During both tough economic times and/or periods of prosperity, an Accountant’s skills will be needed. As the economy grows, the need to prepare and examine financial records grows. With an upwards of 1.3 million active jobs by the year 2024, Accounting professionals will be in high demand – especially for those with a CPA designation.
Accountants and auditors can expect a favorable job growth of 10 percent from 2016 to 2026, faster than the average for all occupations, according the BLS. Factors contributing this strong need for accounts include globalization, a growing economy, and a complex tax and regulatory environment.
What is the Salary Range for an MBA in Accounting
Overall employment of top financial executives is projected to grow 8% from 2016 to 2026, about as fast as the average for all occupations. As one might expect, C-level financial executives are expected to face very strong competition for jobs. The median annual wage for chief financial officers is $181,210. The lowest 10% earned less than $69,780, and the highest 10% earned more than $208,000. The median annual wage for general and operations managers is $99,310. The lowest 10% earned less than $44,290, and the highest 10% earned more than $208,000.
The median annual wages for chief financial officers in the top industries are as follows:
|Professional, scientific, and technical services||$208,000 or more|
|Healthcare and social assistance||$150,340|
The median annual wages for financial managers in the top industries are as follows:
|Professional, scientific, and technical services||$142,300|
|Management of companies and enterprises||$140,650|
|Finance and insurance||$117,870|
What Can I Do with an MBA in Accounting
In short, the sky is the limit for MBA in Accounting Graduates. Whether you want to work for corporations, government agencies, or non-profit organizations, job growth projections are highly favorable. Public accountants, for example, help everyday citizens with their taxes. They know tax law and money-saving write-off for employees, small businesses, and solopreneurs. They are especially busy during tax season and are highly proficient at closing out year-end financial statements. Accountants may also become involved in forensics and investigate crimes related to fraud, embezzlement, and other illegal financial transactions. Some public accountants are self-employed others form an LLC for the tax shelter.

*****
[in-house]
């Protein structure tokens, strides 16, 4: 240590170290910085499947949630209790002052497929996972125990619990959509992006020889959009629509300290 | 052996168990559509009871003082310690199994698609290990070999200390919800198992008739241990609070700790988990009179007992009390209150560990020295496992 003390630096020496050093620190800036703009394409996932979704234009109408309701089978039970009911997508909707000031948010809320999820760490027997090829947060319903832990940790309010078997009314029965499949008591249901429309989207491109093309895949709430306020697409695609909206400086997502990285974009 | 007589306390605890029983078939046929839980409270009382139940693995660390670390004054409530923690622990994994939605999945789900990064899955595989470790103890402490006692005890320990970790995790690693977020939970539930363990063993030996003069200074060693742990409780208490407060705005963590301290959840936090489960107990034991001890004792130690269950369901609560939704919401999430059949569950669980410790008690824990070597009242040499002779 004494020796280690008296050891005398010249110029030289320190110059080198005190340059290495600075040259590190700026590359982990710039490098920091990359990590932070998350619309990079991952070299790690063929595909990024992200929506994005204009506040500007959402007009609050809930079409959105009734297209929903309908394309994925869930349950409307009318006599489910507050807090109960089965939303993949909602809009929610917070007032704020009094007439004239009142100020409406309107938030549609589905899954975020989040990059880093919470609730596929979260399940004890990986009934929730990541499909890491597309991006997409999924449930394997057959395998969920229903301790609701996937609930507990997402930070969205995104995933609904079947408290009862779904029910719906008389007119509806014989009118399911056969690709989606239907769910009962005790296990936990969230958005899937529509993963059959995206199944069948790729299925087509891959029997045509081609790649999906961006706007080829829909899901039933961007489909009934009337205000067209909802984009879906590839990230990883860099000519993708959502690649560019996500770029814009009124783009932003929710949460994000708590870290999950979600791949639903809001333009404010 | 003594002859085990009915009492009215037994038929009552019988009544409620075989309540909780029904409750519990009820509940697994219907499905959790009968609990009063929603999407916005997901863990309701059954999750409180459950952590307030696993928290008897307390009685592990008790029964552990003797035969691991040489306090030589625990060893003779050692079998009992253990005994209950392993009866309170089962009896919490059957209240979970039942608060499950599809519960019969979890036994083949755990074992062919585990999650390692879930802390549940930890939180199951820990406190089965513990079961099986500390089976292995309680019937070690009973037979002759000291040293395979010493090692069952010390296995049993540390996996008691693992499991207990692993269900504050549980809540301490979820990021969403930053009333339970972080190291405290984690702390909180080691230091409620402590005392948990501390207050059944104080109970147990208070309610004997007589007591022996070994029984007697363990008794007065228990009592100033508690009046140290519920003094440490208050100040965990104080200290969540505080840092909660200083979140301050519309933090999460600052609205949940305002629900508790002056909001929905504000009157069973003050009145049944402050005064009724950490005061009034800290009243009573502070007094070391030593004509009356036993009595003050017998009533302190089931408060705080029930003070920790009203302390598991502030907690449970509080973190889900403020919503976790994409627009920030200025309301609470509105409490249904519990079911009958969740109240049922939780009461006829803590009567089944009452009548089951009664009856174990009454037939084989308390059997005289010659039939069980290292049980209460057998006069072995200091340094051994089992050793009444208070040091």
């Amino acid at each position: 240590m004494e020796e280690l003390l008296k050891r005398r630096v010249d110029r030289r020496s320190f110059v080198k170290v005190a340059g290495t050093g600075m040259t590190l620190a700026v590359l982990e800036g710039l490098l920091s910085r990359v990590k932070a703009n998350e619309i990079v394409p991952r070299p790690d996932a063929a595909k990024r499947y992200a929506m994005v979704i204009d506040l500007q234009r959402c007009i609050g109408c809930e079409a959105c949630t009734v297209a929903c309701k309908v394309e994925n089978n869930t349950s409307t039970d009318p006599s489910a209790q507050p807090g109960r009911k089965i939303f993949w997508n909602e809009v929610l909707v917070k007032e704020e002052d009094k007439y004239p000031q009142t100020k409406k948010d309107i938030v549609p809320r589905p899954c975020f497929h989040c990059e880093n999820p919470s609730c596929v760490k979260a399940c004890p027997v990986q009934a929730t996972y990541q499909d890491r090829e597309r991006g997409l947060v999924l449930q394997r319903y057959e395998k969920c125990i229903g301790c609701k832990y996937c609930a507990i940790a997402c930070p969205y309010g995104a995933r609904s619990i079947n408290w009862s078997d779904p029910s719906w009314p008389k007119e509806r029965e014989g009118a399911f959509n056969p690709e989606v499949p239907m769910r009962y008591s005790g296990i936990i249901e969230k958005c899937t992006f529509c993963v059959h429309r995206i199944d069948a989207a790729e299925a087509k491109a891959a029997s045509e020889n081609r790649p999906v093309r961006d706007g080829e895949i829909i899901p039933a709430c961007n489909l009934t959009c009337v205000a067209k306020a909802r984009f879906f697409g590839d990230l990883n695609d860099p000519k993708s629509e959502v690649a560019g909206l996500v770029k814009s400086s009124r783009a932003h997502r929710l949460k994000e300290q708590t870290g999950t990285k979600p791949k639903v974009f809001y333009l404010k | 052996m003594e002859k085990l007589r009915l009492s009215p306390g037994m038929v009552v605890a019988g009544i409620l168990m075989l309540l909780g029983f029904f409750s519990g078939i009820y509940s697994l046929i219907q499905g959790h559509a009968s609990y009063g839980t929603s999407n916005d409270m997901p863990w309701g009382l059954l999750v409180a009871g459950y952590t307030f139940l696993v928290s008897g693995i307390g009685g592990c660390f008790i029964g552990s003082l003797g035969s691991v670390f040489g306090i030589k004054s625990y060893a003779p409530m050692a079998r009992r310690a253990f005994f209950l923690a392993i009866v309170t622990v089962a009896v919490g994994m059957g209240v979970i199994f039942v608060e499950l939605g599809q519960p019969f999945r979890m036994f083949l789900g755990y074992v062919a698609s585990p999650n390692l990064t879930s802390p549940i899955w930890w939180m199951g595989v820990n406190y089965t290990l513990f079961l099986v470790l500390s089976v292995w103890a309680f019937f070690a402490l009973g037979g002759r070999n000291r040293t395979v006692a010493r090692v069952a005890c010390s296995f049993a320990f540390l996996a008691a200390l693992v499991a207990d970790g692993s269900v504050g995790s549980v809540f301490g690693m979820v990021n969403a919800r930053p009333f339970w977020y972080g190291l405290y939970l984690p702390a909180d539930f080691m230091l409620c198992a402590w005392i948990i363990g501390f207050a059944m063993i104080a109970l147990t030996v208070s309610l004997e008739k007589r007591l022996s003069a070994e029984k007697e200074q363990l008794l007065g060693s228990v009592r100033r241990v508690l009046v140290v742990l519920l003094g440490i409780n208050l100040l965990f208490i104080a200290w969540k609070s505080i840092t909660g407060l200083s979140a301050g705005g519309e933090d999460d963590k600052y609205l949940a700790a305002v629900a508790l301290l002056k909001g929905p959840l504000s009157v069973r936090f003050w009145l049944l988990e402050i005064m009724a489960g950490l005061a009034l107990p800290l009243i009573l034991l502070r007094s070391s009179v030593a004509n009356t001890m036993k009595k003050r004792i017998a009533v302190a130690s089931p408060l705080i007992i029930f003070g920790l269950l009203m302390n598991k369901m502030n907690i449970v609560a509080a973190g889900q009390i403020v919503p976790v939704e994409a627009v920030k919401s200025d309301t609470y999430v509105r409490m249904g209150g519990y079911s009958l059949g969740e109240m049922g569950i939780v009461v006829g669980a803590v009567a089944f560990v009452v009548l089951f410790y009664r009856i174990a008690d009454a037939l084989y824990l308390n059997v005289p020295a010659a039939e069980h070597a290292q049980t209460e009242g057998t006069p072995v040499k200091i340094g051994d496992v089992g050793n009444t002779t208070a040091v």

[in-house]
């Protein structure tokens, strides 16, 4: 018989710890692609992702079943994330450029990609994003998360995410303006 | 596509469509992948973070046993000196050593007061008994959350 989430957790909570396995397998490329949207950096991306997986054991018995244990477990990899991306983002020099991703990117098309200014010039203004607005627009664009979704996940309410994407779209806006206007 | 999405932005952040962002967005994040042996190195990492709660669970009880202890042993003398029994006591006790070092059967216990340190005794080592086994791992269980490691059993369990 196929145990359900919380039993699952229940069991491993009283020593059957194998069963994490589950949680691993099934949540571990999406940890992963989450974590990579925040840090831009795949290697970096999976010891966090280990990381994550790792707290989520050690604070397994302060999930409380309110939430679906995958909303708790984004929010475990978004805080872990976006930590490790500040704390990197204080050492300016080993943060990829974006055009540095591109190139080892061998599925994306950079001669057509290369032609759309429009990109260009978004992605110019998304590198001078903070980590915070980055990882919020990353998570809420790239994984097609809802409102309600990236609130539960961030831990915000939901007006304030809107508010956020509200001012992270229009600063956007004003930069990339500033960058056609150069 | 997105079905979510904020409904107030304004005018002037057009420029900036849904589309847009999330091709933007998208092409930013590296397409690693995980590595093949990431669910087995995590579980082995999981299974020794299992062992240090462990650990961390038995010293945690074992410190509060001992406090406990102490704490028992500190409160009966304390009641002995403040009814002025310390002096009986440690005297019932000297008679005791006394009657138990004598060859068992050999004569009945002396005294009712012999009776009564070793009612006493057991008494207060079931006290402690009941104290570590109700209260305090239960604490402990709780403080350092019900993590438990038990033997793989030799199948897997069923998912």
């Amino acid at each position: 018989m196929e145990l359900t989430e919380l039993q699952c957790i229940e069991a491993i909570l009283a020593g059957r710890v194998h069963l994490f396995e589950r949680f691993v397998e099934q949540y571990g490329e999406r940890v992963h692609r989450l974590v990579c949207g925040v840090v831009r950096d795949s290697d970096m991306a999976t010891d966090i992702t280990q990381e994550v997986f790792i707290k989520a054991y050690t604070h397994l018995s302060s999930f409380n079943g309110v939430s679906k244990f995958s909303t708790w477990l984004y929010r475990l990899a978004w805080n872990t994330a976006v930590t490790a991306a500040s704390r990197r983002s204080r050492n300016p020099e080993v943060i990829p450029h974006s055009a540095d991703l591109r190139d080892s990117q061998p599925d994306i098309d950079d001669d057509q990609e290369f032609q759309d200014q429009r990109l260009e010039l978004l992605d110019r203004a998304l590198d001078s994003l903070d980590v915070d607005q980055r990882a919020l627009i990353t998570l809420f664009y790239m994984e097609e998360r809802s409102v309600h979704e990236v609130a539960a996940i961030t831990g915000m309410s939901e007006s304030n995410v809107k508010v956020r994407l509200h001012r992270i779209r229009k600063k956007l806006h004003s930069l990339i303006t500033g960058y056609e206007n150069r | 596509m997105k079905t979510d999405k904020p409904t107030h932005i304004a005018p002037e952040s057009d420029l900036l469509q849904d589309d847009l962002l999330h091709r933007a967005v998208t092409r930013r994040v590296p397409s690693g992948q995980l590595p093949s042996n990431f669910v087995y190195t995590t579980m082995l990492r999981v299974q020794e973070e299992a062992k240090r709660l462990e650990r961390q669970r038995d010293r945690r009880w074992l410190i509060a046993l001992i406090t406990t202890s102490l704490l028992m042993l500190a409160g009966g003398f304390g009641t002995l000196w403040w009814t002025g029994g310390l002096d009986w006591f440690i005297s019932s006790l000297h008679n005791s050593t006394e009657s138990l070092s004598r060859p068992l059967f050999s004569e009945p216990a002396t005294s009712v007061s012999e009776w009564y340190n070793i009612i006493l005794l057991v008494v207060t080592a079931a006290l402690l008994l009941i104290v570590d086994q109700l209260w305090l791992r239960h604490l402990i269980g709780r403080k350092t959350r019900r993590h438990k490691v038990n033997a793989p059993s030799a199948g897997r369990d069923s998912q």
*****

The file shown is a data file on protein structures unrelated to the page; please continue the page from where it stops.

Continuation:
With an MBA degree and a CPA designation, you could also work as a licensed auditor, responsible for cross-checking corporations’ financial records to ensure compliance. If you become a government accountant, you may be responsible for ensuring revenues and expenditures are in compliance with the law, as well as auditing businesses and individuals. Management accountants make budgets for companies and protect the firm’s bottom line. In this job, you could provide financial analyses, reports, and advice about important business decisions. You are essentially a paid consultant with the ability to sign off on financial statements. Cost estimators perform takeoffs, feasibility studies, and determine the economic viability of construction projects. This is also a need-area for accounting professionals with a background in construction management.